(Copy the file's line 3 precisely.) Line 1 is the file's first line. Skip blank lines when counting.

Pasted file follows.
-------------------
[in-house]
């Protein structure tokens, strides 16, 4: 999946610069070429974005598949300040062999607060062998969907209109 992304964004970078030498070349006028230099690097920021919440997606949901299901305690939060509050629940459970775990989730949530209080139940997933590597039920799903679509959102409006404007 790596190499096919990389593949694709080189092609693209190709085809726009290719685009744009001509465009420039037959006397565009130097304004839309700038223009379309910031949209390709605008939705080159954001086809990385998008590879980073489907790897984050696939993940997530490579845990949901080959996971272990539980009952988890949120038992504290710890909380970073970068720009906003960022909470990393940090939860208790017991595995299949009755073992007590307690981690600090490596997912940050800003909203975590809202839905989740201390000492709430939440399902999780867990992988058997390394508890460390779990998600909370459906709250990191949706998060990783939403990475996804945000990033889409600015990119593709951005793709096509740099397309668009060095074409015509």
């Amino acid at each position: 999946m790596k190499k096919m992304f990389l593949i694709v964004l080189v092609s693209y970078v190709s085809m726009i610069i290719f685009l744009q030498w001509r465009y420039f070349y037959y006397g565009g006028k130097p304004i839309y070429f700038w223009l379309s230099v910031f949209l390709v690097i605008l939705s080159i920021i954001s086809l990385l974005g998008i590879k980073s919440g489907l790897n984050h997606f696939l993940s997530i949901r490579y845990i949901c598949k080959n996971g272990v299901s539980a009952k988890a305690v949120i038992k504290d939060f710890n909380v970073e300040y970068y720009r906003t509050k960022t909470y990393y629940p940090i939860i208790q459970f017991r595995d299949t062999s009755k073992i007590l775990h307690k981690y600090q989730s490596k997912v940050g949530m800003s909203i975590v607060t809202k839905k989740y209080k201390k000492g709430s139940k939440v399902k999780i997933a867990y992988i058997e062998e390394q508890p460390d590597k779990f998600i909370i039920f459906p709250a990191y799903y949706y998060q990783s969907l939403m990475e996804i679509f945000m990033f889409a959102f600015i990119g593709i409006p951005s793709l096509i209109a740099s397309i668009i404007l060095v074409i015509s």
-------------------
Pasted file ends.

């Amino acid at each position: 999946m790596k190499k096919m992304f990389l593949i694709v964004l080189v092609s693209y970078v190709s085809m726009i610069i290719f685009l744009q030498w001509r465009y420039f070349y037959y006397g565009g006028k130097p304004i839309y070429f700038w223009l379309s230099v910031f949209l390709v690097i605008l939705s080159i920021i954001s086809l990385l974005g998008i590879k980073s919440g489907l790897n984050h997606f696939l993940s997530i949901r490579y845990i949901c598949k080959n996971g272990v299901s539980a009952k988890a305690v949120i038992k504290d939060f710890n909380v970073e300040y970068y720009r906003t509050k960022t909470y990393y629940p940090i939860i208790q459970f017991r595995d299949t062999s009755k073992i007590l775990h307690k981690y600090q989730s490596k997912v940050g949530m800003s909203i975590v607060t809202k839905k989740y209080k201390k000492g709430s139940k939440v399902k999780i997933a867990y992988i058997e062998e390394q508890p460390d590597k779990f998600i909370i039920f459906p709250a990191y799903y949706y998060q990783s969907l939403m990475e996804i679509f945000m990033f889409a959102f600015i990119g593709i409006p951005s793709l096509i209109a740099s397309i668009i404007l060095v074409i015509s």